The Glass Bead Game

The Glass Bead Game itself (referring not to the novel [1] of the same name by Herman Hesse [2]) is not clearly explained in the novel in terms of rules or methods of play. It is, however, given six key characteristics which are necessary for any Playable Glass Bead Game to include. As described in the Glass Bead Game Wiki [3], the GBG has the following characteristics:

1. Analogy: Relating ideas by likeness. "A is to B as C is to D." Hesse says of it:

"You are great scholars and aesthetes, you Castalians. You measure the weight of vowels in an old poem and relate the resulting formula to that of a planet's orbit."


2. Connection:
Relating ideas to one another by shared traits.

3. Contemplation: Meditating over the relationships between ideas. Hesse describes this characteristic as follows:

"After each symbol conjured up by the director of a Game, each player was required to perform silent, formal meditation on the content, origin, and meaning of this symbol, to call to mind intensively and organically its full purport. The members of the Order and of the Game associations brought the technique and practice of contemplation with them from their elite schools, where the art of contemplation and meditation was nurtured with the greatest care."

4. Formalism:
A formal, symbolic language for use within the game, whether as script or a mathematical system, as well as rules for gameplay. Hesse says,

"These rules, the sign language and grammar of the Game, constitute a kind of highly developed secret language drawing upon several sciences and arts, but especially mathematics and music (and/or musicology), and capable of expressing and establishing interrelationships between the content and conclusions of nearly all scholarly disciplines."

5. Iconicity: Compression and representation of larger ideas as simplified symbols such as graphics or glyphs; the use of symbols, tropes, and metaphors to represent other things. According to Hesse:

"Some dreamed of a new alphabet, a new language of symbols through which they could formulate and exchange their new intellectual experiences."

"He invented for the Glass Bead Game the principles of a new language, a language of symbols and formulas, in which mathematics and music played an equal part, so that it became possible to combine astronomical and musical formulas, to reduce mathematics and music to a common denominator, as it were."



6. Objectivization: Demonstration that the symbols of the game are rooted in world culture or personally significant meanings, and not invented synthetically on the spur of the moment; syncretism.


Here we shall allow Herr Hess himself to describe the Game at greater length:

"Under the shifting hegemony of now this, now that science or art, the Game of games had developed into a kind of universal language through which the players could express values and set these in relation to one another. Throughout its history the Game was closely allied with music, and usually proceeded according to musical and mathematical rules. One theme, two themes, or three themes were stated, elaborated, varied, and underwent a development quite similar to that of the theme in a Bach fugue or a concerto movement. A Game, for example, might start from a given astronomical configuration, or from the actual theme of a Bach fugue, or from a sentence out of Leibniz or the Upanishads, and from this theme, depending on the intentions and talents of the player, it could either further explore and elaborate the initial motif or else enrich its expressiveness by allusions to kindred concepts. Beginners learned how to establish parallels, by means of the Game's symbols, between a piece of classical music and the formula for some law of nature. Experts and Masters of the Game freely wove the initial theme into unlimited combinations."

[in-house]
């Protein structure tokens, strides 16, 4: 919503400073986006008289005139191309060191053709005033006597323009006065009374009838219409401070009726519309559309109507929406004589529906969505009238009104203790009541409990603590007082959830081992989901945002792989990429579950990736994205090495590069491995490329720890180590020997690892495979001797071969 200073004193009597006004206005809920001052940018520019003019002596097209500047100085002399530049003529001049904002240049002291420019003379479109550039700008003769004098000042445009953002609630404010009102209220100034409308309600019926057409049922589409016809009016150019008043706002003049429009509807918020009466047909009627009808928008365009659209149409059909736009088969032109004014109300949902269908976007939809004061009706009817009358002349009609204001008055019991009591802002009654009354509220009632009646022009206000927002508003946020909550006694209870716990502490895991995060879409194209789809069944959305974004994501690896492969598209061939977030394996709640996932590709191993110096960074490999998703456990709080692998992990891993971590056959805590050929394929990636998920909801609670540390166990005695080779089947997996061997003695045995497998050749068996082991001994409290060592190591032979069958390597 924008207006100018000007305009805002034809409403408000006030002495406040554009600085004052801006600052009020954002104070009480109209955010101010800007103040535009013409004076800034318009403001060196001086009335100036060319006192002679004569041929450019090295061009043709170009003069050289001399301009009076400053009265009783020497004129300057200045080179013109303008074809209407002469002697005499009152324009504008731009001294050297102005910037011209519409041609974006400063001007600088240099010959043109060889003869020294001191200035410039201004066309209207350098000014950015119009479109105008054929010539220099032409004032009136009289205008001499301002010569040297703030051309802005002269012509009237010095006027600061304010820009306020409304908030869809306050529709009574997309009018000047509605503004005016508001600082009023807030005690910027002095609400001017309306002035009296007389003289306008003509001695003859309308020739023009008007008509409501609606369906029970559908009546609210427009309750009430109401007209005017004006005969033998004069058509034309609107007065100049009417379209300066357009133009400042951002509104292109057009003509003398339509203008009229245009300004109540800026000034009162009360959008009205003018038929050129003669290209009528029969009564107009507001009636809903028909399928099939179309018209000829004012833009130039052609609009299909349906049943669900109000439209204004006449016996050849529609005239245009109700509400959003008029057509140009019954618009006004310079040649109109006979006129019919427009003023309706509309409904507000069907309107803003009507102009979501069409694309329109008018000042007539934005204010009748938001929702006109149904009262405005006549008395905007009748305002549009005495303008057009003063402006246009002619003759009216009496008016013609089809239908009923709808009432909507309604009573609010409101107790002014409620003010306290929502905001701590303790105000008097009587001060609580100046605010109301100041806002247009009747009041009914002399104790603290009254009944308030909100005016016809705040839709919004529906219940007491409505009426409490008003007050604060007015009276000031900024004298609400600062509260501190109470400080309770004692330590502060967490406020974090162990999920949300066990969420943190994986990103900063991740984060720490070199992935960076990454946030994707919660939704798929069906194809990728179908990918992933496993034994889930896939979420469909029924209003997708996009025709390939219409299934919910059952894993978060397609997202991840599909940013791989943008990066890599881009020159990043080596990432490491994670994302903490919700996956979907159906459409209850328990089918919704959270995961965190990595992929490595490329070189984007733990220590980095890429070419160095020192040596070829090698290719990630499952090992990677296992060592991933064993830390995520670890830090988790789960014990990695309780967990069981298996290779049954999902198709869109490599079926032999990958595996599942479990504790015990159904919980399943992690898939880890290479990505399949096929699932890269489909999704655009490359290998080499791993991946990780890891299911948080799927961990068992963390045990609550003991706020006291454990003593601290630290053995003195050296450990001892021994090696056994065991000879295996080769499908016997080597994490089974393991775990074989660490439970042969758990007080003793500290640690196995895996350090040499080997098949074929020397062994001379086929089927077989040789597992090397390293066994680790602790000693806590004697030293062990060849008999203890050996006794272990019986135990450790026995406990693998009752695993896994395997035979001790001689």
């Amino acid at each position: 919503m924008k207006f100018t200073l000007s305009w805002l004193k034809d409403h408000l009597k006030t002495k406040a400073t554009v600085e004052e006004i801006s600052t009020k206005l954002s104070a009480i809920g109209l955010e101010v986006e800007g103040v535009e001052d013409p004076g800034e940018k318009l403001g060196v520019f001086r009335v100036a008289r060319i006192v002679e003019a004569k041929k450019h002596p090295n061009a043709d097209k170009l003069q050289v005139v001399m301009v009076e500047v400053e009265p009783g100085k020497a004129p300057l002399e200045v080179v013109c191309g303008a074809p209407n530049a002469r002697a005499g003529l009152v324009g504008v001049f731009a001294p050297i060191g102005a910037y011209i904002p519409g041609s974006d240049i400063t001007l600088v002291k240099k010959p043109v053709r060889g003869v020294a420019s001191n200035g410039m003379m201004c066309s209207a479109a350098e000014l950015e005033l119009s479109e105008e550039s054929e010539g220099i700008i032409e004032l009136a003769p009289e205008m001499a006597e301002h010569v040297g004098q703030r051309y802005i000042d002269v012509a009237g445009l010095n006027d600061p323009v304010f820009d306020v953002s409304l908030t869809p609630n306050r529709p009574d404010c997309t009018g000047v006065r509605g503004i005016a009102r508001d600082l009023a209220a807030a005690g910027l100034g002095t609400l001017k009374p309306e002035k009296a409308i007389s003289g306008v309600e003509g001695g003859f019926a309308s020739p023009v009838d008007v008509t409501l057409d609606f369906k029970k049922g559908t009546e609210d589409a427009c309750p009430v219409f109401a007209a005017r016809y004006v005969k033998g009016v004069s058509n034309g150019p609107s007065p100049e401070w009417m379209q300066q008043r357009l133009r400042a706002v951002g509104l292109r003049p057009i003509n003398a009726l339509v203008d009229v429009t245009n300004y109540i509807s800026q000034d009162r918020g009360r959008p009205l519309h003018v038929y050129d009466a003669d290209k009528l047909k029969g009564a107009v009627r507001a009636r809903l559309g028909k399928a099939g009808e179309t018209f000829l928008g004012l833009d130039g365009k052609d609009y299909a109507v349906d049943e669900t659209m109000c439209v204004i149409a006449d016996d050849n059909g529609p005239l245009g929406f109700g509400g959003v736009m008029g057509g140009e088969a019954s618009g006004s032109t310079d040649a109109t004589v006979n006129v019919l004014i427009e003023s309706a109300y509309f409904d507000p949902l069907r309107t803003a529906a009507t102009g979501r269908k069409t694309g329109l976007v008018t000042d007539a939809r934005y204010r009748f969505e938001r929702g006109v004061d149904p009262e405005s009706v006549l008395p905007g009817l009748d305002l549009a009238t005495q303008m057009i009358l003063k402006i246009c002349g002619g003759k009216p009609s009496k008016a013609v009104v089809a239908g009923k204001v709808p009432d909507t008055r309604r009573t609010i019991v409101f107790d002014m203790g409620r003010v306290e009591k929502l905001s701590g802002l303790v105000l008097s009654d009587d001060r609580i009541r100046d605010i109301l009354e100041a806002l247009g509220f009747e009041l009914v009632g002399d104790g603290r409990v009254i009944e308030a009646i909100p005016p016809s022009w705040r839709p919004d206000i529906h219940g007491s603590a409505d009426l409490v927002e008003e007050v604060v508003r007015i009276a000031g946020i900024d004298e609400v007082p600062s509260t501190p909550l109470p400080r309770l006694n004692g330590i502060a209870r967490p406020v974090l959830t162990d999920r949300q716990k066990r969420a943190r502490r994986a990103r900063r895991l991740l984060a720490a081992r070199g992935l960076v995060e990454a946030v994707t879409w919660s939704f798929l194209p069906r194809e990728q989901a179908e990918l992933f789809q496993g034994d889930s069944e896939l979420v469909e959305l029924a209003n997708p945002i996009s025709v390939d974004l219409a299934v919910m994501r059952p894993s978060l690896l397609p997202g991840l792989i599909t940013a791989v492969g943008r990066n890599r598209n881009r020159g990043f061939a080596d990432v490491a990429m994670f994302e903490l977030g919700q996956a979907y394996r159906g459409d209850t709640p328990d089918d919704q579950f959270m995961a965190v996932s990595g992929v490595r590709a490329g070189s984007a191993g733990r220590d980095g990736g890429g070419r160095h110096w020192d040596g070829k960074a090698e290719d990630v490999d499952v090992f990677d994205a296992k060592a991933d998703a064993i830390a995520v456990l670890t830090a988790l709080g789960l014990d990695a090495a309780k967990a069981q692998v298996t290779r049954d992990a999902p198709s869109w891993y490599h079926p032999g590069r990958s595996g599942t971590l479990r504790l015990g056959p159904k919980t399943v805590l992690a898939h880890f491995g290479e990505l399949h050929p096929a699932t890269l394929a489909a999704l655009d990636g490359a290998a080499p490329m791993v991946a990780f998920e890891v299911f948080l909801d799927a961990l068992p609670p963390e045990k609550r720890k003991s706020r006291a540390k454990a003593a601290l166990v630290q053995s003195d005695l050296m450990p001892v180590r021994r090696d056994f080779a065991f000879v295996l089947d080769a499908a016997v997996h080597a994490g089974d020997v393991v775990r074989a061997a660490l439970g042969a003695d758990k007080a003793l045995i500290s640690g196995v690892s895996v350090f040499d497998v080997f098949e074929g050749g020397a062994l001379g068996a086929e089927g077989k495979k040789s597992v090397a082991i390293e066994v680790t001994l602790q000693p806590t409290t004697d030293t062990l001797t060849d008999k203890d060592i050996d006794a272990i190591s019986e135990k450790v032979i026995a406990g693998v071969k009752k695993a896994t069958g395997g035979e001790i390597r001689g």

"The Glass Bead Game is thus a mode of playing with the total contents and values of our culture; it plays with them as, say, in the great age of the arts a painter might have played with the colors on his palette. All the insights, noble thoughts, and works of art that the human race has produced in its creative eras, all that subsequent periods of scholarly study have reduced to concepts and converted into intellectual values the Glass Bead Game player plays like the organist on an organ. And this organ has attained an almost unimaginable perfection; its manuals and pedals range over the entire intellectual cosmos; its stops are almost beyond number."


"Pious thinkers of earlier times had represented the life of creatures, say, as a mode of motion toward God, and had considered that the variety of the phenomenal world reached perfection and ultimate cognition only in the divine Unity. Similarly, the symbols and formulas of the Glass Bead Game combined structurally, musically, and philosophically within the framework of a universal language, were nourished by all the sciences and arts, and strove in play to achieve perfection, pure being, the fullness of reality. Thus, 'realizing' was a favorite expression among the players. They considered their Games a path from Becoming to Being, from potentiality to reality..."

Here in our version of the game, we draw upon all of these in our own study of the paths of Becoming and Being, Potentiality and Reality. So long as personal or cultural significance can be associated through a connection, all connections in our media and culture are accepted. All original works have some bearing and weight. All stories we write may represent the truth of our own Lives, real or imagined, or the Lives of those near and distant in space and time.

Sources:
[1] Herman Hesse; Wikipedia.
[2] Das Glasperlenspiel. Herman Hesse, 1943. Full text.
[3] Pillars of the Glass Bead Game. Glass Bead Game Wiki.

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